4.25? For some reason, I'm having trouble accurately articulating how much I appreciate having read this book. I am really in awe of the author - what a talent she is. My words just won't come the way I want them to. So please excuse this review for falling short of what it needs to say... I really enjoyed this and thought it was a very well written story. Unfortunately, this book took me a few months to finish, but that was not the books fault. I'm not sure if it is because of the time it took to 4.25? For some reason, I'm having trouble accurately articulating how much I appreciate having read this book. I am really in awe of the author - what a talent she is. My words just won't come the way I want them to. So please excuse this review for falling short of what it needs to say... I really enjoyed this and thought it was a very well written story. Unfortunately, this book took me a few months to finish, but that was not the books fault. I'm not sure if it is because of the time it took to read or it would have happened if I read it straight through in a couple of days, but it was a little challenging at times trying to keep the timelines straight. I wish it had been written more linear, but after my initial confusion in trying to remember what occurred the last time I was with a certain character or time period, I was able to quickly pick it back up mentally and it was fine. I loved how new this story felt. I loved that there were multiple character perspectives (sometimes I don't) as all the characters were interesting and had something important to say or impart on the story. I love how this was a story of family, (despite the many bad things that occurred to these women) in how they stuck together and were there for one another. This book does come with a lot of trigger warnings, however the worst of the content (from what I can remember) was written off the page. The reason for the slight downgrade in rating is because of the non-linear timeline as well as the abruptness of the ending. Since I was reading this on my iPad, I lost track of where I was % wise in terms of how close I was to the end and I kept tapping my iPad, not believing that I actually reached the end. I was really upset! I wanted the story to keep going and thought it should have, but I do respect the author's choice in ending it the way she did. (It's more my fault for not paying attention.) Lastly, the author's note clinched my appreciation for her and her story. She offered a unique perspective and background on why she chose to tell this kind of story. I cannot wait for her next book. Thank you to Netgalley and The Dial Press for the gifted e-arc in exchange for an honest review. Review Date: 06/14/2022 Publication Date: 04/05/2022

  19. 4 out of 5

    nicky

    This book was really powerful, but also at times as a white person, really uncomfortable to read. It talked about the North family about the abuse, rape, racism and the troubles that they faced over the years. Everything in the story was raw and nothing was sugarcoated to accommodate the reader’s feelings. It was hard to read this book, probably why it took me a while to finish it. I feel like it’s not my place to tell people that they need to read it, but I do believe that everyone should read This book was really powerful, but also at times as a white person, really uncomfortable to read. It talked about the North family about the abuse, rape, racism and the troubles that they faced over the years. Everything in the story was raw and nothing was sugarcoated to accommodate the reader’s feelings. It was hard to read this book, probably why it took me a while to finish it. I feel like it’s not my place to tell people that they need to read it, but I do believe that everyone should read the story. At times it’s heartbreaking and sad, but it’s the truth with what happens in real life.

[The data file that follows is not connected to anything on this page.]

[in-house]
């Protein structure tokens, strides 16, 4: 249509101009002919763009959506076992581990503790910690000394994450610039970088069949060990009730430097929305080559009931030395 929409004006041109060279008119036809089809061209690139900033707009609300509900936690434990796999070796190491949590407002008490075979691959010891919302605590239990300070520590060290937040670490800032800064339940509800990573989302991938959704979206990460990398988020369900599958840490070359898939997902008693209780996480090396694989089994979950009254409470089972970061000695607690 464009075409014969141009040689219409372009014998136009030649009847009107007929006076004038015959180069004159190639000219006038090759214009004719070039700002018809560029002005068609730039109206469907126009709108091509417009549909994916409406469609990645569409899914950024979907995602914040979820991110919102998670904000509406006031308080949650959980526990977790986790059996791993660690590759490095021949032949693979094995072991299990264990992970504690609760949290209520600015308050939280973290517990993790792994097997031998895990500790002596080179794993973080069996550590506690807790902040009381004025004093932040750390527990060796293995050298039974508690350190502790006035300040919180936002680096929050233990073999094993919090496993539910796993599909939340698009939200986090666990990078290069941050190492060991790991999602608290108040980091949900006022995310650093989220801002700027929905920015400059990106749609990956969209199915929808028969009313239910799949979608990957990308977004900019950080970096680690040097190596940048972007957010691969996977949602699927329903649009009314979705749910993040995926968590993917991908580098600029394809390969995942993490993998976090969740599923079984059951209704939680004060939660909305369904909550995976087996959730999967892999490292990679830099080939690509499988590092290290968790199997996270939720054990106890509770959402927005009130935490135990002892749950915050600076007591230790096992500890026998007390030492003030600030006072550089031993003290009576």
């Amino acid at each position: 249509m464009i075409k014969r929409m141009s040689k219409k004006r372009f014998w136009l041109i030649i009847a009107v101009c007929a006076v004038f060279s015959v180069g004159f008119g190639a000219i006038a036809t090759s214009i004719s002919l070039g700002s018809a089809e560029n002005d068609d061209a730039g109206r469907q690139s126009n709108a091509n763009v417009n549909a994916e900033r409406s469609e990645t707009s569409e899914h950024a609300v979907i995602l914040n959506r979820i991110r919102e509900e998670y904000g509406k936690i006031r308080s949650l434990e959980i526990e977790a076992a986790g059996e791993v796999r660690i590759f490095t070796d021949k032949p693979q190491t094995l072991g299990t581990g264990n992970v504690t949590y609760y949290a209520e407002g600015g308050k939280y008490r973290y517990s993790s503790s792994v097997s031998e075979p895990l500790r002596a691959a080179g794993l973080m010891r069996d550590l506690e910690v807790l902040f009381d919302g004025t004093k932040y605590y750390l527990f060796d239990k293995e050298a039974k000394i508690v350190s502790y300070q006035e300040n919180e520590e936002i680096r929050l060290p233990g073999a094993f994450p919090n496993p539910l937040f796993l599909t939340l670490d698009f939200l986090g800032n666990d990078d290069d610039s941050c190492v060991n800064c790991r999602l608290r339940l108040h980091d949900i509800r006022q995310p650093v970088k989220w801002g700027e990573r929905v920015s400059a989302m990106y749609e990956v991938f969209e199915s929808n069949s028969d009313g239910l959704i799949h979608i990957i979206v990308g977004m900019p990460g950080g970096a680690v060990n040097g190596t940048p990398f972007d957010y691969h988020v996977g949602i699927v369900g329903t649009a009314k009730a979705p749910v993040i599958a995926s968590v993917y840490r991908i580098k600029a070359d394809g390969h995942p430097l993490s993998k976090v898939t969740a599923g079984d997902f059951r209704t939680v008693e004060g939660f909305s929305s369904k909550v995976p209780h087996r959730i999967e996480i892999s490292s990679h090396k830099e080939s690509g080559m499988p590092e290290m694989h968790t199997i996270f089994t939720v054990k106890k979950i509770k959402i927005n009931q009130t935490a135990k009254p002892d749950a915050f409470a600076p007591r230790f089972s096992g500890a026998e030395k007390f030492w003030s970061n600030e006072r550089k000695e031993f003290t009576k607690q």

20. 4 out of 5

    Susie | Novel Visits

    Don’t you just love a ⭐️⭐️⭐️⭐️⭐️ book? One that gives you a hangover for days and days? Well, that’s what I got when I read Tara M. Stringfellow’s wonderful debut, 𝐌𝐄𝐌𝐏𝐇𝐈𝐒. From beginning to end I was captivated by this story of three generations of a Memphis Black family, a family dominated by its women, and scarred by its men. It follows the lives of two sets of sisters, and the exemplary matriarch of their family. Nothing is easy for these women, who after lynchings, crimes, and abuse, must l Don’t you just love a ⭐️⭐️⭐️⭐️⭐️ book? One that gives you a hangover for days and days? Well, that’s what I got when I read Tara M. Stringfellow’s wonderful debut, 𝐌𝐄𝐌𝐏𝐇𝐈𝐒. From beginning to end I was captivated by this story of three generations of a Memphis Black family, a family dominated by its women, and scarred by its men. It follows the lives of two sets of sisters, and the exemplary matriarch of their family. Nothing is easy for these women, who after lynchings, crimes, and abuse, must learn to survive and thrive on their own. ⁣ ⁣ “𝘛𝘩𝘦 𝘧𝘳𝘢𝘮𝘦𝘥 𝘳𝘦𝘤𝘰𝘳𝘥 𝘤𝘰𝘷𝘦𝘳𝘴 𝘰𝘯 𝘵𝘩𝘦 𝘸𝘢𝘭𝘭𝘴 𝘴𝘩𝘰𝘰𝘬 𝘸𝘪𝘵𝘩 𝘵𝘩𝘦 𝘭𝘢𝘶𝘨𝘩𝘵𝘦𝘳. 𝘓𝘢𝘶𝘨𝘩𝘵𝘦𝘳 𝘵𝘩𝘢𝘵 𝘸𝘢𝘴, 𝘪𝘯 𝘢𝘯𝘥 𝘰𝘧 𝘪𝘵𝘴𝘦𝘭𝘧, 𝘉𝘭𝘢𝘤𝘬. 𝘓𝘢𝘶𝘨𝘩𝘵𝘦𝘳 𝘵𝘩𝘢𝘵 𝘤𝘰𝘶𝘭𝘥 𝘣𝘳𝘦𝘢𝘬 𝘨𝘭𝘢𝘴𝘴. 𝘓𝘢𝘶𝘨𝘩𝘵𝘦𝘳 𝘵𝘩𝘢𝘵 𝘤𝘰𝘶𝘭𝘥 𝘶𝘱𝘭𝘪𝘧𝘵 𝘢 𝘧𝘢𝘮𝘪𝘭𝘺. 𝘈 𝘤𝘢𝘤𝘰𝘱𝘩𝘰𝘯𝘺 𝘰𝘧 𝘉𝘭𝘢𝘤𝘬 𝘧𝘦𝘮𝘢𝘭𝘦 𝘫𝘰𝘺 𝘪𝘯 𝘢 𝘭𝘢𝘯𝘨𝘶𝘢𝘨𝘦 𝘱𝘳𝘪𝘷𝘢𝘵𝘦 𝘵𝘰 𝘵𝘩𝘦𝘮.”⁣ ⁣ It’s impossible to read this book and not talk about Stringfellow’s writing. From the opening paragraphs, describing in resplendent detail a true Southern front porch, I knew I was in for a treat. Told from alternating perspectives, I highlighted so many passages, almost swooning over how well she portrayed the sister relationships, and the power she gave to her female cast. Her book was a love letter to Memphis and the women who call it home. I can’t wait to read whatever Tara Stringfellow writes next.⁣ ⁣ “𝘔𝘪𝘳𝘪𝘢𝘮 𝘧𝘦𝘭𝘵 𝘈𝘶𝘨𝘶𝘴𝘵 𝘩𝘰𝘷𝘦𝘳 𝘰𝘷𝘦𝘳 𝘩𝘦𝘳. 𝘕𝘰𝘵 𝘵𝘩𝘳𝘦𝘢𝘵𝘦𝘯𝘪𝘯𝘨, 𝘣𝘶𝘵 𝘱𝘦𝘳𝘴𝘪𝘴𝘵𝘦𝘯𝘵. 𝘓𝘪𝘬𝘦 𝘢 𝘮𝘰𝘴𝘲𝘶𝘪𝘵𝘰. 𝘖𝘳 𝘢 𝘴𝘪𝘴𝘵𝘦𝘳.”⁣ ⁣• • • Thanks to @thedialpress and @tarastringfellow for an electronic copy of #memphis. And, bravo to @readwithjenna for another great pick!